A personal plea and call for support to repeal CO2 Endangerment
by
Fred Palmer, Senior Fellow CO2 Policy

For coal to have a future in the United States the CO2 Endangerment Finding by the U.S. Environmental Protection Agency must be repealed. Eliminating CO2 emissions from coal use by eliminating coal has been U.S. policy since 2008, encouraging massive over-borrowing for shale gas development, tax credits for renewables and onerous regulatory limits on continued coal power plant operation.

Since the CO2 Endangerment Finding was proposed and adopted, coal for electricity generation has decreased from a peak of 1 billion tons in 2008 to 550 million tons this year. Myriad State leaders, the National Democratic Party and Bloomberg's Beyond Carbon Campaign, relying on EPA CO2 Endangerment, would effectively zero out all coal use by 2030. Even without these continued efforts, Moody's projects the 2030 coal electricity market share at only 11% of total US generation, or some 250 million tons per year. There is no doubt these coal plant closures estimated by Moody's is due to eliminating CO2 emissions with the plant owners uniformly expressing desired "decarbonization."

In May of 2019 the National Coal Council released a promising report for DOE Secretary Perry titled Coal In A New Carbon Age. The report detailed the potential for coal conversion to synthetic oil, chemicals and materials, like carbon fiber. The report also identified promising technologies to achieve massive new markets for coal, with a conceivable result of these new uses raising production in excess of 1 billion tons per year within two decades. Even now in Texas, West Virginia and Indiana, coal to liquid activity is underway as coal expands its footprint in new projects. However the anti-CO2 agenda will ourtlaw coal conversion as well, given the carbon content of coal and the CO2 emissions associated with most conversion technologies.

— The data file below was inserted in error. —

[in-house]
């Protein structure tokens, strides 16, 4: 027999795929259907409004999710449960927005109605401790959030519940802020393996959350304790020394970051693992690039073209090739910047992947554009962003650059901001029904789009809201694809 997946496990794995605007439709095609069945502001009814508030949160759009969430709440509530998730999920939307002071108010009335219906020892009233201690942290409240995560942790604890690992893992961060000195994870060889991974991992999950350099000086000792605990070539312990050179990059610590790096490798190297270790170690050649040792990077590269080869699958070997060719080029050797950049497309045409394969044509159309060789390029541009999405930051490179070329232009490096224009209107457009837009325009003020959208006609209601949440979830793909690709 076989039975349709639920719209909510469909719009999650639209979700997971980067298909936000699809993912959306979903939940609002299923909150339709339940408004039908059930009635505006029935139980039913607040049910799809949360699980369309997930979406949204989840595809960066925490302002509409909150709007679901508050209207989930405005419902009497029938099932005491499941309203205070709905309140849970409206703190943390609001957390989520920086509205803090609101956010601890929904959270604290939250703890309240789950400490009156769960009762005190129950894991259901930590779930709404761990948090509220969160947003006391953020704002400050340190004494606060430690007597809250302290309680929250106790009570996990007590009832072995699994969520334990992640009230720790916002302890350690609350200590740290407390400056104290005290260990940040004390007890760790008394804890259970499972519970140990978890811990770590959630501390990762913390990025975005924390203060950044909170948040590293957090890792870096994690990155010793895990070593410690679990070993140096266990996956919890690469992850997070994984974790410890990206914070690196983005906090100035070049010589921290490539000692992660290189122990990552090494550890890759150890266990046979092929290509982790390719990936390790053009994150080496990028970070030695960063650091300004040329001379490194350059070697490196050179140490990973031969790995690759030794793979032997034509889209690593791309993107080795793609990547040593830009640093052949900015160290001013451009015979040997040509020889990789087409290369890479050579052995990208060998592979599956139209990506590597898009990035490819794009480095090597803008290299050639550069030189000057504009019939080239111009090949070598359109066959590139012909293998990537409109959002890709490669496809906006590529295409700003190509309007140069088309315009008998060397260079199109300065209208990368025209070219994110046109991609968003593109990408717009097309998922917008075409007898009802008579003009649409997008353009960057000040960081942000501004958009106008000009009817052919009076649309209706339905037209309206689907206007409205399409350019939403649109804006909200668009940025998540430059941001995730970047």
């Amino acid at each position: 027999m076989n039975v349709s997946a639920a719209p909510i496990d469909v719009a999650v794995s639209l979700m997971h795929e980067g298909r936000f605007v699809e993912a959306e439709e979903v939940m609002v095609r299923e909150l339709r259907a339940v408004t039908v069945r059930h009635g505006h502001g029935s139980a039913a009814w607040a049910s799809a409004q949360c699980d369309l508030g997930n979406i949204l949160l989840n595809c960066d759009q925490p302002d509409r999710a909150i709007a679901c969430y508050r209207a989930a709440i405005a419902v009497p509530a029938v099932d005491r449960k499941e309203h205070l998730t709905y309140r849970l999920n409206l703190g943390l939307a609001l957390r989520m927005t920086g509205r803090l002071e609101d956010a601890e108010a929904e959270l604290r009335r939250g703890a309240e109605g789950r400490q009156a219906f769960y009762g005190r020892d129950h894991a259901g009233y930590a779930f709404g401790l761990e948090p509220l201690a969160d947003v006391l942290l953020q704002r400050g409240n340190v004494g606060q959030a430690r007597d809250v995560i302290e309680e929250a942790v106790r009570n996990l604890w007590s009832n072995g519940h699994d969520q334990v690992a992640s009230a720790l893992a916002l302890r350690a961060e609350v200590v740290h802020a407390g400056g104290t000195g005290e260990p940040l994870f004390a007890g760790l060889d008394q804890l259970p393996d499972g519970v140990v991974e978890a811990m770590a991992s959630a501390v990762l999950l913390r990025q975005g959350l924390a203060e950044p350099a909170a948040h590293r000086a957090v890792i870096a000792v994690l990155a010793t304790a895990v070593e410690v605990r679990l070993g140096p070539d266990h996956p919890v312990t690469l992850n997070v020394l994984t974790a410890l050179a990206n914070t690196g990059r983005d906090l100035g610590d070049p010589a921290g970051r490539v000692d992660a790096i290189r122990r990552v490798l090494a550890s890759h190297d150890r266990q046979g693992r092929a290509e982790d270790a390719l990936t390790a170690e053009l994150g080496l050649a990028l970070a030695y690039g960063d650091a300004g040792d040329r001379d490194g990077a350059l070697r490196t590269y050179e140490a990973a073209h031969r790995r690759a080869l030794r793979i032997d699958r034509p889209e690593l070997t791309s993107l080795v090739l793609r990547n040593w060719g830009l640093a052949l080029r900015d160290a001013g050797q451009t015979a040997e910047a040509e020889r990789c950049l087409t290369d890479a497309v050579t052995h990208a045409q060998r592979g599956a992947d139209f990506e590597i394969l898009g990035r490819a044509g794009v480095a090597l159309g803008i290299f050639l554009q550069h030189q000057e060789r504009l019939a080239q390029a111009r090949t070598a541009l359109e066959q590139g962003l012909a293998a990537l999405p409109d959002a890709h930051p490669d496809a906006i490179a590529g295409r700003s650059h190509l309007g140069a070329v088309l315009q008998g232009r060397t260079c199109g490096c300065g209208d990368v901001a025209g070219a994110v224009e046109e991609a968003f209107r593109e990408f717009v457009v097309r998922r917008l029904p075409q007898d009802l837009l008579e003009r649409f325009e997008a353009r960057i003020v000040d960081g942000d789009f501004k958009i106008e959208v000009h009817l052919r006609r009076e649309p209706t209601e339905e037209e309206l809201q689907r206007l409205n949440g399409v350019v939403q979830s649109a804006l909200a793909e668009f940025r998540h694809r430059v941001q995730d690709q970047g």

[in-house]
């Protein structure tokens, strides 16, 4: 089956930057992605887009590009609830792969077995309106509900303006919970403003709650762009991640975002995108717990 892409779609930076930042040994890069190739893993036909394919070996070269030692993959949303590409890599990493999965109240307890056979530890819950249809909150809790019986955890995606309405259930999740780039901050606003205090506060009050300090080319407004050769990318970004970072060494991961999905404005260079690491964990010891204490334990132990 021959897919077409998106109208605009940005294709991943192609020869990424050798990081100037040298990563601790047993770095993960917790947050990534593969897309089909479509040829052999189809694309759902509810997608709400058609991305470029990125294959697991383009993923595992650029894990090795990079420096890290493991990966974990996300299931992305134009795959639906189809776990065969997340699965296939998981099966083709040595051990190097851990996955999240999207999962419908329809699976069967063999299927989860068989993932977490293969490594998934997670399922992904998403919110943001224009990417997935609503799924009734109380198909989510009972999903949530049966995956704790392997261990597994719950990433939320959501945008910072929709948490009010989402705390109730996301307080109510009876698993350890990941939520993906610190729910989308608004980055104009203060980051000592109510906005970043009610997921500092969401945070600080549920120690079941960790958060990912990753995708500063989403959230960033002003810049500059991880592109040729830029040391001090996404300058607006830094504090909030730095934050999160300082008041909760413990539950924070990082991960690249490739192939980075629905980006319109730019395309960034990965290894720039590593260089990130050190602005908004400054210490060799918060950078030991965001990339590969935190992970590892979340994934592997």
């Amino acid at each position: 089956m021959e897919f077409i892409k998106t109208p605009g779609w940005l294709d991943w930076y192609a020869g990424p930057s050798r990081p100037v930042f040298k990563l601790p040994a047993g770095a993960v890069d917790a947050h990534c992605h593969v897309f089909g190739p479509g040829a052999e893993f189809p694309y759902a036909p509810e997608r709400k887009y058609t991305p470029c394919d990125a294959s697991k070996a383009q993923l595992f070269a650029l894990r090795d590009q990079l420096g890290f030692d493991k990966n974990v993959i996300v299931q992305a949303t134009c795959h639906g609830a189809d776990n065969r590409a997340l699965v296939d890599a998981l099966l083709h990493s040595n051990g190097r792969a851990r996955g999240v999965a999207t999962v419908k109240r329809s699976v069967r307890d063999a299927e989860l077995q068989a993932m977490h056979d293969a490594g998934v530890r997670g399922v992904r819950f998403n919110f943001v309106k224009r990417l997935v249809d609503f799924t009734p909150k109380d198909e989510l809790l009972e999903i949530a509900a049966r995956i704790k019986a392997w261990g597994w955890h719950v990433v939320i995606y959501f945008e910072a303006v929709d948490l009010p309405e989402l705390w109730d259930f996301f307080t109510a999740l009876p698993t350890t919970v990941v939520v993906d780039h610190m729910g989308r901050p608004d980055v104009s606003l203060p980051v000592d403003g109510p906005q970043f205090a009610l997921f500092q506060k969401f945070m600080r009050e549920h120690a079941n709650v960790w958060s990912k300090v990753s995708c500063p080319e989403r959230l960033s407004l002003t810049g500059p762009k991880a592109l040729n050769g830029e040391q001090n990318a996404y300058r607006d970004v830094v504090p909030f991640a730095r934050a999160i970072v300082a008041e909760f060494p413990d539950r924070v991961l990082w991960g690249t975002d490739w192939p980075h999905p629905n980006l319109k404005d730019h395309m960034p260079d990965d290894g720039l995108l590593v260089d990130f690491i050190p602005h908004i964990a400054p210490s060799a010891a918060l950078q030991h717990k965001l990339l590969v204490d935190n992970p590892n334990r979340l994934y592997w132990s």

Craig Idso and I care deeply about coal production and use, and understand the overwhelming positives of coal mining as such along with the CO2 emissions from coal combustion. The benefits for people, the Human Environment (which includes the natural environment and humanity) are legion and those benefits are at risk from formidable opponents of coal and fossil fuel combustion due to CO2 emissions. Craig and I are unique as we are willing and able to undertake an activist, educational effort countering the pernicious anti-CO2 agenda. In this effort, a full and complete repeal of EPA's CO2 Endangerment Finding for all time is a primary goal.

Conventional wisdom says the anti-CO2 scientific argument cannot be turned back given media hostility and the resources on the other side used to vilify anyone with the temerity to say otherwise. We say nonsense to that! One cannot win if one will not engage.

Craig and I are willing to engage. We are willing to engage because we know our approach of social development through coal energy will resonate with people everywhere once the true merits of CO2 are understood, and the political/scientific fraud of catastrophic global warming from CO2 emissions is explained.

Our coal advocacy embraces an observation based scientific and human development oriented message for all people and all seasons. We strongly believe that the tide can be turned and that we can bring society back to embracing the fulsome use of coal and all fossil fuels to allow more people to live longer and live better. Even as we improve the natural environment.

Please fund us now to support the EPA effort, drafting to begin right now. Once on file in early December we can proceed to spread the message of hope and social development through coal energy, turning back the anti-people, anti-Modernity effort to zero-out coal. With CoalZoom, we will be a permanent, positive force in Saving Coal, allowing increased production to meet societal needs at the same time. Donations can be made here. To view our complete proposal for this effort, click here.

Fred Palmer
Senior Fellow CO2 Policy
Center for the Study of Carbon Dioxide and Global Change